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Setting up your home work station

Last Modified: April 02, 2020

Safety & Prevention

Home office

Many dedicated professionals suddenly find themselves working from home – perhaps even from their kitchen table. Even though you might not be able to set up a work station as sophisticated as your office work station, according to Anna Belote, director, Safety, and Jason Hoeppner, PT, MBA, CEAS III, manager, Workplace Ergonomics & Rehabilitation, there are things you can do to ensure you’re optimizing your temporary setup.

Key considerations

While there are many things to keep in mind when choosing the best location and setup for your home work station, these are among the most important:

  • Lighting – To reduce eye strain, make sure you have an adequate light source near your work space that isn’t too dim.
  • Keyboard and mouse placement – You want to be sure your keyboard and mouse aren’t too far away from your computer. Also, make sure your wrists are well-supported.
  • Monitor height – Adjust your screen to appropriate eye level so you are not straining your neck.
  • Seating and chair placement – Adjust your chair if possible so your legs and feet are positioned appropriately. Always practice good posture when sitting in a chair.
  • Laptop posture – While we don’t recommend working from a laptop while sitting on the couch or recliner, if you have to, place your laptop in your lap for neutral wrist placement and angle the screen so that you can see with the least amount of neck strain.


Thoughtful breaks

Learning when to insert a thoughtful pause is incredibly important. Consider making these different types of breaks part of your daily at-home routine.

Eye breaks – Looking at a computer screen for longer durations of time causes changes in how the eyes work, including blinking less which means the surface of the eye is exposed to the air longer. Every 15 minutes you should briefly look away from the screen for a 1-2 minutes to a more distant scene, preferably something more than 20 feet away. This lets the muscles inside the eye relax. Also, blink your eyes rapidly for a few seconds. This refreshes the tear film and clears dust from the eye surface.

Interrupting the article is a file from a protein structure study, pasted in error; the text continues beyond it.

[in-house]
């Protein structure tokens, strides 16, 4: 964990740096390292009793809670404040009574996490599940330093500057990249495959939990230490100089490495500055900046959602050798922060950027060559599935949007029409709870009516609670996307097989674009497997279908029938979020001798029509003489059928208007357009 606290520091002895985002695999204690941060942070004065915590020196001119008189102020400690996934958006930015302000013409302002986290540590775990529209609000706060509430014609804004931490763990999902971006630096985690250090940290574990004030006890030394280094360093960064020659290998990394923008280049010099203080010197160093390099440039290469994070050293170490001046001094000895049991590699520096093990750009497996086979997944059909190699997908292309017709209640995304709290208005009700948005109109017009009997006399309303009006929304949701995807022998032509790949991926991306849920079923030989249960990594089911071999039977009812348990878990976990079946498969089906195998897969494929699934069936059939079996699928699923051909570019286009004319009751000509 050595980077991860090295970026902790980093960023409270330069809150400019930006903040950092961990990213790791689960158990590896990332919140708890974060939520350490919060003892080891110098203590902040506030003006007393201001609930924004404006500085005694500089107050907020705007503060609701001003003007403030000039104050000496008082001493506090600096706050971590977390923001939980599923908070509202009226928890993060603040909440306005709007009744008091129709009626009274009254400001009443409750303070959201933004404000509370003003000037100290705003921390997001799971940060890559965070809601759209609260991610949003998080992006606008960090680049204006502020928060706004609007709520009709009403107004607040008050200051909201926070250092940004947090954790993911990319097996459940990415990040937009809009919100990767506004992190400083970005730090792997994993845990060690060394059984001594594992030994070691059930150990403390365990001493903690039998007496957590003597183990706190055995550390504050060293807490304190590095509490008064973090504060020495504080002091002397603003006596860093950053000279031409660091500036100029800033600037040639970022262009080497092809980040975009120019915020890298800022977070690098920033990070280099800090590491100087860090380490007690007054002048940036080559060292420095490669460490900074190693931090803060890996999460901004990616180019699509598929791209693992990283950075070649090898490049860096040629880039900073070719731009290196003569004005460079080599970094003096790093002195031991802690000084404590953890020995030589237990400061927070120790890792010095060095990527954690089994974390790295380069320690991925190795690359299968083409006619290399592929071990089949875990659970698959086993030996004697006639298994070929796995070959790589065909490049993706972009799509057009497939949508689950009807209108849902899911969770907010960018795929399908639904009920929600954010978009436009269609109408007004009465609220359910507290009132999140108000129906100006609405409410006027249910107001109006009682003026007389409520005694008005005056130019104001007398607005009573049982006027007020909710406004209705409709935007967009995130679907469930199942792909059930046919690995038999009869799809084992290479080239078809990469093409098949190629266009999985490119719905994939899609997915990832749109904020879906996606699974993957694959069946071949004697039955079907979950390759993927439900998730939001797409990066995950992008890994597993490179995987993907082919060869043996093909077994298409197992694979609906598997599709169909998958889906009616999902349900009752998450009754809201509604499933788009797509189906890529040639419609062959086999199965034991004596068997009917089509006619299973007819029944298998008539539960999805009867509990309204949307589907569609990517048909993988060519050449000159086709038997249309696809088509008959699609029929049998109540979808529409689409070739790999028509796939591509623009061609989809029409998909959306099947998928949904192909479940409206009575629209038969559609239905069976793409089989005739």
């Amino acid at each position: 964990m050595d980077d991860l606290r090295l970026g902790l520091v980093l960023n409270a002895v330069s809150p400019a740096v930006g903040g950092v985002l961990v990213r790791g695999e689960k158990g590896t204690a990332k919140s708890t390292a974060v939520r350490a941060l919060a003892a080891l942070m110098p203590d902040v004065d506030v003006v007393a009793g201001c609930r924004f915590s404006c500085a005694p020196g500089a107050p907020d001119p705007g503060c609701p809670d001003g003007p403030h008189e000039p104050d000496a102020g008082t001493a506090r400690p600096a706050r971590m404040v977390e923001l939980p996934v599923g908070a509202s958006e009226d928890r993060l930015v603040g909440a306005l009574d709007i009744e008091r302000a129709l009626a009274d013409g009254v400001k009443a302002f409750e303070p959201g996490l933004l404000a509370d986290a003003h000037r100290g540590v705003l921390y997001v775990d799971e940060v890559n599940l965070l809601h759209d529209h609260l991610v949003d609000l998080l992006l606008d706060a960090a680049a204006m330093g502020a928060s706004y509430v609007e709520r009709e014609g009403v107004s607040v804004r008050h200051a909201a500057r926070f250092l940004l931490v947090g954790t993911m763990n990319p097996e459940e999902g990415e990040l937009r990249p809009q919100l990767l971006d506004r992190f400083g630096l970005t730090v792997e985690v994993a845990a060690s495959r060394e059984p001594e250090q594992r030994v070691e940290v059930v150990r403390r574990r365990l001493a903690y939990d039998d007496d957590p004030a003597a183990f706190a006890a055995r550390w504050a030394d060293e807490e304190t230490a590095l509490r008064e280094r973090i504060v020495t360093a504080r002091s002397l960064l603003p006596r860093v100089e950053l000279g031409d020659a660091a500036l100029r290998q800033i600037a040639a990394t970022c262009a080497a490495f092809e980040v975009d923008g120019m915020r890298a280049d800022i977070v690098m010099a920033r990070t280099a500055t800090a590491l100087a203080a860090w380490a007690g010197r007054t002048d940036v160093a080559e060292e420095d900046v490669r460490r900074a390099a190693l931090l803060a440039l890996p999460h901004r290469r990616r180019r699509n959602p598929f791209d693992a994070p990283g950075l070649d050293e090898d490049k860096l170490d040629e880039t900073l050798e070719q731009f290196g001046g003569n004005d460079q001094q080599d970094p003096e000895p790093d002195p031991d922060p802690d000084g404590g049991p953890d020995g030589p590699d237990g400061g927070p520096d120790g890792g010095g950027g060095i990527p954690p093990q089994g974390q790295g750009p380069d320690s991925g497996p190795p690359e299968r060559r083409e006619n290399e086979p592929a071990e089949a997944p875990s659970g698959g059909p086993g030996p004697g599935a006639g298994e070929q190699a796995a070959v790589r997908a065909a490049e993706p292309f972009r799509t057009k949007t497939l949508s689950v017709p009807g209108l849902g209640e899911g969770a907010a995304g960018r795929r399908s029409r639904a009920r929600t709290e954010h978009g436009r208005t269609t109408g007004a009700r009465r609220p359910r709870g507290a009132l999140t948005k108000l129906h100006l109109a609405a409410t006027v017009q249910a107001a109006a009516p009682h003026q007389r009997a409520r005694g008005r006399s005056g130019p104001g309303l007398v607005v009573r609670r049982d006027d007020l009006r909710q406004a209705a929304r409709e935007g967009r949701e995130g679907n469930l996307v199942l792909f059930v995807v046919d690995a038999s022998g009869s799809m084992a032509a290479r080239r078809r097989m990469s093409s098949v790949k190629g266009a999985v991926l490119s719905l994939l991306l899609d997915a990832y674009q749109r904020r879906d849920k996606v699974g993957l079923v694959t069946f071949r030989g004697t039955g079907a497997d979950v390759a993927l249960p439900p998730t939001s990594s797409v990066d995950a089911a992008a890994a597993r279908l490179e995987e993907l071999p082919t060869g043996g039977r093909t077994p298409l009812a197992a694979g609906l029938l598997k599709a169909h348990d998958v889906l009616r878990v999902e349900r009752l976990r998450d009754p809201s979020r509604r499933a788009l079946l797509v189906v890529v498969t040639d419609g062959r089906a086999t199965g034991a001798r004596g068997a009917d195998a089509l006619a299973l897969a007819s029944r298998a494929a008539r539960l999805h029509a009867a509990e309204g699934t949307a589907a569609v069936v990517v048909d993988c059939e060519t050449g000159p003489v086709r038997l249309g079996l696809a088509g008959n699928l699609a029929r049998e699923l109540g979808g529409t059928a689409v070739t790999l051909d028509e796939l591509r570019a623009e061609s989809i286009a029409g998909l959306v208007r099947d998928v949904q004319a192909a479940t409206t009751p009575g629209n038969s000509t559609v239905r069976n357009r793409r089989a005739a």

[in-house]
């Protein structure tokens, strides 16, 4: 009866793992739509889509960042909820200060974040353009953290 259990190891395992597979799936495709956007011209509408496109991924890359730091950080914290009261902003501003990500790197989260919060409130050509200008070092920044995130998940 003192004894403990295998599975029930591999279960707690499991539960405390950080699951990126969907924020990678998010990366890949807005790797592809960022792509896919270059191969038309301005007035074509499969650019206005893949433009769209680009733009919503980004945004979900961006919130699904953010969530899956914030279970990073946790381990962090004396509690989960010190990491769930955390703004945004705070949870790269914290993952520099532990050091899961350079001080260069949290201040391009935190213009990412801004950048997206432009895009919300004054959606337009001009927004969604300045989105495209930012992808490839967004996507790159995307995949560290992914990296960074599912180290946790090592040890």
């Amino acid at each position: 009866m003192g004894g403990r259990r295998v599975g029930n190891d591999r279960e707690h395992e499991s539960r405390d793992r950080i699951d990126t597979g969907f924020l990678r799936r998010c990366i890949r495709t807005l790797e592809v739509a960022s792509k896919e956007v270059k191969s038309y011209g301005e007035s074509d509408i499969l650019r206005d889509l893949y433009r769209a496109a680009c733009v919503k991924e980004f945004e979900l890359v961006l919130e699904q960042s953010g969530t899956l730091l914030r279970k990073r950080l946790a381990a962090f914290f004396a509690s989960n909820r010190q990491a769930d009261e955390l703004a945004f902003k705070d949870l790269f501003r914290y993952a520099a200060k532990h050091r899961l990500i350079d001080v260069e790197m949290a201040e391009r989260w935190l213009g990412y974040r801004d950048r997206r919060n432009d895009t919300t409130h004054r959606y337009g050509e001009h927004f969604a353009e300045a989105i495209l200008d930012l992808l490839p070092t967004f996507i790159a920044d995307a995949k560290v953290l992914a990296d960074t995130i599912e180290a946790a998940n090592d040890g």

Micro-breaks – Most typing is done in bursts rather than continuously. Between these bursts of activity, you should rest your hands in a relaxed, flat, straight posture. During a micro-break (approximately 2 minutes in length) you can briefly stretch, stand up, move around or do a different work task, such as making a phone call. A micro-break isn't necessarily a break from work, but it's a break from the use of a particular set of muscles that's doing most of the work (e.g. the finger flexors if you're doing a lot of typing).

Rest breaks – Every 30-60 minutes you should take a brief (3-5 minute) rest break. During this break stand up, move around and do something else. Go and get a drink, chat with someone, make a snack, etc.. This allows you to rest and exercise different muscles and feel less tired.

Exercise breaks – There are many stretching and gentle exercises that you can do to help relieve muscle fatigue. You should do these every 1-2 hours. For inspiration, check out these desk exercises.

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